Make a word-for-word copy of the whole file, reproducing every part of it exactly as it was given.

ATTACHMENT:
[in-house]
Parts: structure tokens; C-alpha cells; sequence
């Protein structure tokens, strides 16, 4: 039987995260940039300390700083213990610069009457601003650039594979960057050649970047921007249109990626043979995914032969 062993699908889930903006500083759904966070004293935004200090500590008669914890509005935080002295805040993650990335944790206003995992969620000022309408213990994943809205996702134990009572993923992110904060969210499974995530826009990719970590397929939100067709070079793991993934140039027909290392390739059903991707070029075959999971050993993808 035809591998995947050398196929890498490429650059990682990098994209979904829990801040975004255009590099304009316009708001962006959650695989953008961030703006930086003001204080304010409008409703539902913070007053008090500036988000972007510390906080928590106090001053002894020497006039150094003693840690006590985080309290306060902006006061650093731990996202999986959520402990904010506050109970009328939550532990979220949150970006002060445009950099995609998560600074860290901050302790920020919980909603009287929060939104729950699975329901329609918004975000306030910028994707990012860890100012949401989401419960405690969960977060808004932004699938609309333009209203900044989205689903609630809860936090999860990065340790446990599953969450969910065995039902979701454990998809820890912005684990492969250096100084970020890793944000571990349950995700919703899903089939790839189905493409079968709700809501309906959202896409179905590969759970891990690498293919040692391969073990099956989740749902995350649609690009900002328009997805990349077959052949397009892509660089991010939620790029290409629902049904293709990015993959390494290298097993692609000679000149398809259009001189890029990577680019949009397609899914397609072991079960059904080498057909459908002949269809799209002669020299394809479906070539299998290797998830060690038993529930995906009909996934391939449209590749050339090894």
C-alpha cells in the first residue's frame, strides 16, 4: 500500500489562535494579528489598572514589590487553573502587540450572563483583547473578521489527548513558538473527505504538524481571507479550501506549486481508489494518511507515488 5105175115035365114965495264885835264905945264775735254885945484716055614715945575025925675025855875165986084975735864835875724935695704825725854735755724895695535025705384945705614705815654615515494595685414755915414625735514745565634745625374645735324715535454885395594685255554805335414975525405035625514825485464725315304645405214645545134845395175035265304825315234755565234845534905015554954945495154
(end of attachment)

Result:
[in-house]
Parts: structure tokens; C-alpha cells; sequence
């Protein structure tokens, strides 16, 4: 039987995260940039300390700083213990610069009457601003650039594979960057050649970047921007249109990626043979995914032969 062993699908889930903006500083759904966070004293935004200090500590008669914890509005935080002295805040993650990335944790206003995992969620000022309408213990994943809205996702134990009572993923992110904060969210499974995530826009990719970590397929939100067709070079793991993934140039027909290392390739059903991707070029075959999971050993993808 035809591998995947050398196929890498490429650059990682990098994209979904829990801040975004255009590099304009316009708001962006959650695989953008961030703006930086003001204080304010409008409703539902913070007053008090500036988000972007510390906080928590106090001053002894020497006039150094003693840690006590985080309290306060902006006061650093731990996202999986959520402990904010506050109970009328939550532990979220949150970006002060445009950099995609998560600074860290901050302790920020919980909603009287929060939104729950699975329901329609918004975000306030910028994707990012860890100012949401989401419960405690969960977060808004932004699938609309333009209203900044989205689903609630809860936090999860990065340790446990599953969450969910065995039902979701454990998809820890912005684990492969250096100084970020890793944000571990349950995700919703899903089939790839189905493409079968709700809501309906959202896409179905590969759970891990690498293919040692391969073990099956989740749902995350649609690009900002328009997805990349077959052949397009892509660089991010939620790029290409629902049904293709990015993959390494290298097993692609000679000149398809259009001189890029990577680019949009397609899914397609072991079960059904080498057909459908002949269809799209002669020299394809479906070539299998290797998830060690038993529930995906009909996934391939449209590749050339090894």
C-alpha cells in the first residue's frame, strides 16, 4: 500500500489562535494579528489598572514589590487553573502587540450572563483583547473578521489527548513558538473527505504538524481571507479550501506549486481508489494518511507515488 5105175115035365114965495264885835264905945264775735254885945484716055614715945575025925675025855875165986084975735864835875724935695704825725854735755724895695535025705384945705614705815654615515494595685414755915414625735514745565634745625374645735324715535454885395594685255554805335414975525405035625514825485464725315304645405214645545134845395175035265304825315234755565234845534905015554954945495154